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Will Philly be next to decriminalize sex work?

Timaree answers your questions about sex, love and relationships.

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Sex advice shouldn’t be syndicated. We wanted a local feel to ours so we’ve enlisted the sound advice of resident sex professor Timaree Schmit. Have a question about your love life that needs answers? Email her at asktimaree@philadelphiaweekly.com. | Image: Redlite photos

The race for district attorney of Philadelphia is heating up for the May 18 primary, and one of many issues on the table is the future of sex workers in Philly.

Will the city continue to move progressively on the issue, as part of a national trend toward decriminalization? Or will we go back toward a traditional model of arresting and jailing people, purportedly for their own good?

Recently, Manhattan District Attorney Cy Vance announced his office would no longer prosecute prostitution cases. This move is cautiously applauded by activists, along with the repeal of “anti-loitering” laws that had largely been used to harass trans women of color, as well as the decision to no longer consider possession of condoms as evidence of prostitution. In March, a Queens D.A. requested 700 related cases be dismissed, and a Brooklyn D.A. vacated outstanding prostitution-related warrants dating as far back as the 1970s. 

These changes will not only make it easier for sex workers and victims of trafficking to seek help and report crimes committed against them, but will also free up police and court resources. Of the changes, Vance said in a statement, “Criminally prosecuting prostitution does not make us safer, and too often, achieves the opposite result by further marginalizing vulnerable New Yorkers.”  

The only way forward is full decriminalization. This includes the distribution and possession of drugs and the procurement and solicitation of sex.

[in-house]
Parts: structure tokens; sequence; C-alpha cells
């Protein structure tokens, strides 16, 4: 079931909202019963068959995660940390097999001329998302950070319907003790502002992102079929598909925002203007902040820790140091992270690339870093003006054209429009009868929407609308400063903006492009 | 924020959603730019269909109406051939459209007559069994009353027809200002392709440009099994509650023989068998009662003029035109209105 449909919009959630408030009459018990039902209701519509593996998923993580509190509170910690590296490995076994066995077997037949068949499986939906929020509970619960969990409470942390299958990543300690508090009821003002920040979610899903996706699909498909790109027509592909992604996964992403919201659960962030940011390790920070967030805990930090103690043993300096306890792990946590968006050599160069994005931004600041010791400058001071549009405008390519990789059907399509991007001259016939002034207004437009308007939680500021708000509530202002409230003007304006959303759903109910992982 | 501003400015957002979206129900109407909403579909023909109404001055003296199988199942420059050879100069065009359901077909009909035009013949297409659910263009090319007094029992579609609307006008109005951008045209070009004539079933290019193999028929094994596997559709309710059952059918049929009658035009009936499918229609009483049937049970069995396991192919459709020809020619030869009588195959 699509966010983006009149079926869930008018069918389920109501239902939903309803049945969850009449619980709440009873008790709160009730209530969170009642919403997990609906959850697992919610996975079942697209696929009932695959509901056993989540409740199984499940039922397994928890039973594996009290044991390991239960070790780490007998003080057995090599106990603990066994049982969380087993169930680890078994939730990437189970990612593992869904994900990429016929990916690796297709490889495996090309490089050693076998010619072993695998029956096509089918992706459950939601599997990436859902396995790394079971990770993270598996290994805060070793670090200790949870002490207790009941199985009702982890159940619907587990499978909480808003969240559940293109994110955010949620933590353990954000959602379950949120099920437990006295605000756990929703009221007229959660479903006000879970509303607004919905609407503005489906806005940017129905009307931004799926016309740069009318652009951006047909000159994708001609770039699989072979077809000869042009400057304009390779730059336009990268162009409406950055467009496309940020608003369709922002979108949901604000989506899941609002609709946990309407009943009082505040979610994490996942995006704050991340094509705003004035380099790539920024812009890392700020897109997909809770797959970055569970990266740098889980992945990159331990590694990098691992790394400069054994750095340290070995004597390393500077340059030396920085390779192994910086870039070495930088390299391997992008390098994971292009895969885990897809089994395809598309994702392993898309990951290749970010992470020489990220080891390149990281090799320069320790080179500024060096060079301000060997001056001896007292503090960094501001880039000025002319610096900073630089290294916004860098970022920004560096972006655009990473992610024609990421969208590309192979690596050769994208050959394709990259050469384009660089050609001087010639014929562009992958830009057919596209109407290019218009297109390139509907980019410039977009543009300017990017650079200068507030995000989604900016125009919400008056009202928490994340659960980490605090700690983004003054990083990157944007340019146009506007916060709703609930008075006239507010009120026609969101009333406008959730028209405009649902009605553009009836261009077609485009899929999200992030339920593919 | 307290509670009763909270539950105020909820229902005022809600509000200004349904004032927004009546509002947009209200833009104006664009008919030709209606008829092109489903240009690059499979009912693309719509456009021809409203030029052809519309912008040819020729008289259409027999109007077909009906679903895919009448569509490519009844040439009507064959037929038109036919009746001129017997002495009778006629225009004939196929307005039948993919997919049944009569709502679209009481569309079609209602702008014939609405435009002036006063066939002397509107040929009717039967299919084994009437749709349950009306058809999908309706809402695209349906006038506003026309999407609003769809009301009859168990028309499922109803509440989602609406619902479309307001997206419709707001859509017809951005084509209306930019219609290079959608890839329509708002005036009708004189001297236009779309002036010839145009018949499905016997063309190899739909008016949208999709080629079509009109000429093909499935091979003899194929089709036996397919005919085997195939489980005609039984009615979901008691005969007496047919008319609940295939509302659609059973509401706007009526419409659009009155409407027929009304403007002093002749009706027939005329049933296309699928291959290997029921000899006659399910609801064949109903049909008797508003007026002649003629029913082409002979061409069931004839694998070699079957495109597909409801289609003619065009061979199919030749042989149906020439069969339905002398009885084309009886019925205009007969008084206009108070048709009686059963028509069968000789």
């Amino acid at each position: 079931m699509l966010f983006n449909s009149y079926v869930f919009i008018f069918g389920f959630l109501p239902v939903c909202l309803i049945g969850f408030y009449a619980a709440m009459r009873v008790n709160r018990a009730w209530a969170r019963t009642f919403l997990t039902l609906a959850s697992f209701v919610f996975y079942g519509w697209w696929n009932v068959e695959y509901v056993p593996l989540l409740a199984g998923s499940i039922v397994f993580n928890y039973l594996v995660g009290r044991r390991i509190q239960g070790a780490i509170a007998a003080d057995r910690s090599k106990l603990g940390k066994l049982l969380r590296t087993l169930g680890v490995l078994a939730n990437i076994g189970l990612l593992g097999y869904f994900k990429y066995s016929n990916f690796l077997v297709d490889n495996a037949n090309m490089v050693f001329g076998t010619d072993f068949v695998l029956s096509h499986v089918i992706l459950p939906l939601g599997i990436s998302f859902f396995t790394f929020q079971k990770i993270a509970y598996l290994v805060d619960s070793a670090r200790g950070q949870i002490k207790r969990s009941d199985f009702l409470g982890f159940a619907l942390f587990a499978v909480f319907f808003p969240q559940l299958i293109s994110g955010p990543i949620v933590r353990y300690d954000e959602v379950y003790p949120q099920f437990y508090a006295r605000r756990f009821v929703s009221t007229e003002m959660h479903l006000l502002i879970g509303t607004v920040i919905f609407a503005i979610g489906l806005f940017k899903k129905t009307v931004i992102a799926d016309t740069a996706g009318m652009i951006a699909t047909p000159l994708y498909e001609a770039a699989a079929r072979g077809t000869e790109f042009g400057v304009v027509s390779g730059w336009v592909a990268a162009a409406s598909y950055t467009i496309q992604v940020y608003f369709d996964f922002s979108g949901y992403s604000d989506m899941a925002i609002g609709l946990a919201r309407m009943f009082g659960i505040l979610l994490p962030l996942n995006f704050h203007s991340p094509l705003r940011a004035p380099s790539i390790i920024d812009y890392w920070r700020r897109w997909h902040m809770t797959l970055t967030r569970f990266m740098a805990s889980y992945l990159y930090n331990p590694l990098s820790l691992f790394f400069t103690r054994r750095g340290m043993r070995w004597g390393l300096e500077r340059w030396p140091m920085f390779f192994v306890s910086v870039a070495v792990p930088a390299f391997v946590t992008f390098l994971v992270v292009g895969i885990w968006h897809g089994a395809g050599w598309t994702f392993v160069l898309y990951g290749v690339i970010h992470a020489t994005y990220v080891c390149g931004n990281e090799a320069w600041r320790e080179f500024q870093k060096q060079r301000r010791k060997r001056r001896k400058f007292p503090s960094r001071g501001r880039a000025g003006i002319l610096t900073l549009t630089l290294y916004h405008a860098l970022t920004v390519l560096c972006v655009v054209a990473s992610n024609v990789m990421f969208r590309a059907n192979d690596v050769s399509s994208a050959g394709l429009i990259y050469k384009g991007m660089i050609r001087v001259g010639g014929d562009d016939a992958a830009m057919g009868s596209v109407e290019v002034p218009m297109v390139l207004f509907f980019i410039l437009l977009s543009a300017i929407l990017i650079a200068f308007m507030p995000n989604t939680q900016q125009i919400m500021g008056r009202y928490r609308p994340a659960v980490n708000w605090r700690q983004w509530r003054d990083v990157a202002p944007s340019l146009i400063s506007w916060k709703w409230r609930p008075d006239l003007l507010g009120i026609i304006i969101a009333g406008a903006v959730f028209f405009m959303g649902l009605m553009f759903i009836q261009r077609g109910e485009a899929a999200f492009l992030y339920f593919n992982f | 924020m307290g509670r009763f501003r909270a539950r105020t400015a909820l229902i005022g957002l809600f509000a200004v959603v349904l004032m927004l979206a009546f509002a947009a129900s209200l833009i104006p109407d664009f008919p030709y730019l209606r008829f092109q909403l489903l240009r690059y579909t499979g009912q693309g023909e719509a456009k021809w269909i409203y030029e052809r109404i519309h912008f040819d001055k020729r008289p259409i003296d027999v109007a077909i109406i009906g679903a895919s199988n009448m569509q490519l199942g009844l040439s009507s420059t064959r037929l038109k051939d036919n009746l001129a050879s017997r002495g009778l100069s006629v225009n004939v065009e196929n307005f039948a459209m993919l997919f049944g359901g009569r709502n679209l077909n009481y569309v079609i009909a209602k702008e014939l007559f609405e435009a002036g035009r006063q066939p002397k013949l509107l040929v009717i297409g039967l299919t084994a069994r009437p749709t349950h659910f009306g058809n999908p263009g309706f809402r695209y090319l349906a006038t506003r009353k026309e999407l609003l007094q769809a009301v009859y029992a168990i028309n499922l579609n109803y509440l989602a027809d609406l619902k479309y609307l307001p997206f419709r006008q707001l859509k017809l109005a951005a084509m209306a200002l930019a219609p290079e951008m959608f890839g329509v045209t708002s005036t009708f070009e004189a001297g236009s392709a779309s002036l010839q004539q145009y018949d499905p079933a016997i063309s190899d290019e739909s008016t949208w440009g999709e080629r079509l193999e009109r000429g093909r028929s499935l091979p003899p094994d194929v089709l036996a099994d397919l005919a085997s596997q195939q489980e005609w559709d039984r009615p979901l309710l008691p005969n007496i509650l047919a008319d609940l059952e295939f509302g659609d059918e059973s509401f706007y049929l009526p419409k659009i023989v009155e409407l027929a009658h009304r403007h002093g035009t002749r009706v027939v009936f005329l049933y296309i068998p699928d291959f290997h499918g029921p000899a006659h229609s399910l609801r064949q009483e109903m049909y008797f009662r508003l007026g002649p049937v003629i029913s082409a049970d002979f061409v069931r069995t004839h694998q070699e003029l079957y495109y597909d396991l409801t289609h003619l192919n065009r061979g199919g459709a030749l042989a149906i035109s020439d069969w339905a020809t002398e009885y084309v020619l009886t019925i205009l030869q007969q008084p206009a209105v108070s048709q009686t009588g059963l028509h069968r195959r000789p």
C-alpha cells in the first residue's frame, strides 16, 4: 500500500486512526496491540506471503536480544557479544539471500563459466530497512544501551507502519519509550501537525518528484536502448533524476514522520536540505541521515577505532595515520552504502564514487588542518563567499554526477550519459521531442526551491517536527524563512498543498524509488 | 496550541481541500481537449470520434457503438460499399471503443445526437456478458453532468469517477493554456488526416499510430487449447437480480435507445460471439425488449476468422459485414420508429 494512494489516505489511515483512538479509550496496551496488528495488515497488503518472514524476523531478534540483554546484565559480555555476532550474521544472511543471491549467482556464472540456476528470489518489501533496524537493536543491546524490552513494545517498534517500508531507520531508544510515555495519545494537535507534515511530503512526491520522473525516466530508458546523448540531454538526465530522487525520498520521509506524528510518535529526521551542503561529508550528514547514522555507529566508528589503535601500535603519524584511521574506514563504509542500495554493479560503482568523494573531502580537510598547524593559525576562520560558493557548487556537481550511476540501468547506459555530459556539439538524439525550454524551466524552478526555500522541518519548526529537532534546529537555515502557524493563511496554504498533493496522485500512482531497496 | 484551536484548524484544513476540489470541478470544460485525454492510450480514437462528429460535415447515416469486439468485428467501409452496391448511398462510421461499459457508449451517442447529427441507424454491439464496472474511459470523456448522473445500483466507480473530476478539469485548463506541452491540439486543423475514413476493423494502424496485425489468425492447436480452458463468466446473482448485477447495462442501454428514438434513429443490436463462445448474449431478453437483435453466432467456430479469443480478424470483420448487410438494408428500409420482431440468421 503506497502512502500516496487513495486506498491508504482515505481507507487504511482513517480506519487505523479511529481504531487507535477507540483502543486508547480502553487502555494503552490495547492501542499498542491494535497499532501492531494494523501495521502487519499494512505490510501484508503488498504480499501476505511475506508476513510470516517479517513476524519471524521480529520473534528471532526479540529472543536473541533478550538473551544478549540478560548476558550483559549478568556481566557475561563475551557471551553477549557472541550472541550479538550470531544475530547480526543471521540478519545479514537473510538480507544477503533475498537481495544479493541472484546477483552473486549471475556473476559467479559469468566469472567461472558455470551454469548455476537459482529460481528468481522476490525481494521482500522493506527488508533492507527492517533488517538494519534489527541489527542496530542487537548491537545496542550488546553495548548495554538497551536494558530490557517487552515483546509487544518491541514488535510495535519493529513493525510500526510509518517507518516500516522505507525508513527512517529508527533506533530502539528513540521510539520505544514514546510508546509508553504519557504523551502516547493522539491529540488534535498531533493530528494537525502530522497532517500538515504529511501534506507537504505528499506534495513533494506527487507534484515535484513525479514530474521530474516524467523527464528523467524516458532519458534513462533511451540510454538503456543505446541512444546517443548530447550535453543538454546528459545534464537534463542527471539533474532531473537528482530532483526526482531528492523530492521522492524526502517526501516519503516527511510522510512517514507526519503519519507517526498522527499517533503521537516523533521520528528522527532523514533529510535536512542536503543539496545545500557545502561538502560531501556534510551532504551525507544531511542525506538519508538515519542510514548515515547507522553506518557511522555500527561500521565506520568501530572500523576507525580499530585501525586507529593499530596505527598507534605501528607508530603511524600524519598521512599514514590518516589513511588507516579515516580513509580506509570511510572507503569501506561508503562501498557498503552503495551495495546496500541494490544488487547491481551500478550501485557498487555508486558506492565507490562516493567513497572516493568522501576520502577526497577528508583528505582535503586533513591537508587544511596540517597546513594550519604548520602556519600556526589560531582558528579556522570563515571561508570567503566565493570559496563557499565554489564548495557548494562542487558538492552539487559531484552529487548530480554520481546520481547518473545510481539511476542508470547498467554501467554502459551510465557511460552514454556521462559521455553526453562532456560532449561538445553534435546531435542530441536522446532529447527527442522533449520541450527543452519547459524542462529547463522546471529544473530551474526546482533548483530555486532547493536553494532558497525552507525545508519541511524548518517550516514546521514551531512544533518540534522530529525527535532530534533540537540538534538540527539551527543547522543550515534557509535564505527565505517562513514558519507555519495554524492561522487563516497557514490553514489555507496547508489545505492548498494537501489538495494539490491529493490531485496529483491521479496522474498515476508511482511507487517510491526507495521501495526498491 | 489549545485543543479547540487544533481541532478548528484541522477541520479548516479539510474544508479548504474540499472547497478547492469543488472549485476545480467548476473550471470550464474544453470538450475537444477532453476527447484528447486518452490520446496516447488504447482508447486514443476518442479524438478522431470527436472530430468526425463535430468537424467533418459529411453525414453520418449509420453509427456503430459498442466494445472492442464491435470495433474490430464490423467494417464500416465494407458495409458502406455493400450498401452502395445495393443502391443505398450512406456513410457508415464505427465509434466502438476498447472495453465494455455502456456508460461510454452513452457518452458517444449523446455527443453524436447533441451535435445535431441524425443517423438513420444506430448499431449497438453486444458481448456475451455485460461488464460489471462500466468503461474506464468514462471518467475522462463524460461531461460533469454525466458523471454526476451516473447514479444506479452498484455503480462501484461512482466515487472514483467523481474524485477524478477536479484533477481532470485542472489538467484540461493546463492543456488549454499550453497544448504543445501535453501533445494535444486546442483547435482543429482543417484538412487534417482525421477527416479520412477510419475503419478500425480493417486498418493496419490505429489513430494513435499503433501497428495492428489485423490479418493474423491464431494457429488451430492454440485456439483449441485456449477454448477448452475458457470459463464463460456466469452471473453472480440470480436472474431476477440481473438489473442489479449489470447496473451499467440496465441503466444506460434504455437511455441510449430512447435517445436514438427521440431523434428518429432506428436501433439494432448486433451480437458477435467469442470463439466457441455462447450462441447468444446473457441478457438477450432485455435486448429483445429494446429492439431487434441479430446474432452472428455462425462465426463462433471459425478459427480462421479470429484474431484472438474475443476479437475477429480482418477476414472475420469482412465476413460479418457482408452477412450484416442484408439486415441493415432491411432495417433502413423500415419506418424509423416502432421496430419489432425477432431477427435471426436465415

Much of the national coverage of New York has mentioned that similar action has been taken already in Philadelphia – as well as Baltimore, San Francisco and Ann Arbor, Mich. 

When then-candidate Larry Krasner was first running for office as Philly D.A., he met with members of Project Safe, a local mutual aid organization for “women, queer, and trans people involved in the street economies of Philly” that focuses much of its effort on the Kensington area. According to Project Safe’s Aisha Mohammed, Krasner reached out to them for information that would help inform his office’s policies and “keep sex workers safe.” 

As D.A., Krasner has received both praise and scorn for his policy of declining to prosecute prostitution cases. Instead, his office said in a statement to Philly Weekly, “Generally, those who are arrested for solicitation are offered a diversion program.”

We know where incumbent Krasner stands on the issue. What about the other candidates? 

In a phone interview with Democratic challenger Carlos Vega, the candidate told PW: “What I want to address is, those women who are really in the sex trade, is that they are victims – these ladies are addicted to drugs: Heroin, crack, whatever – and they are being basically abused and exploited by the pimps and also by the drug dealers.” 

Vega supports the diversion programs like Dawn Court, which he says will avoid giving sex workers a record and, “Gets these ladies out of that environment, get their needs met for job training, get them clean and sober, getting them housing and putting them onto the straight and narrow. And those ladies give us information on drug dealers and pimps. By not addressing that, we’re saying ‘go figure it out and hopefully you’ll be alive in a year.’”

Additionally, Vega says addressing sex work is a quality-of-life issue and references growing up in New York. 

“Let’s say on your street you buy a house and you’re raising a family. Those ladies don’t take you to a home, they commit acts in an alley, a hallway or a car. I don’t think anyone wants that in their neighborhood.”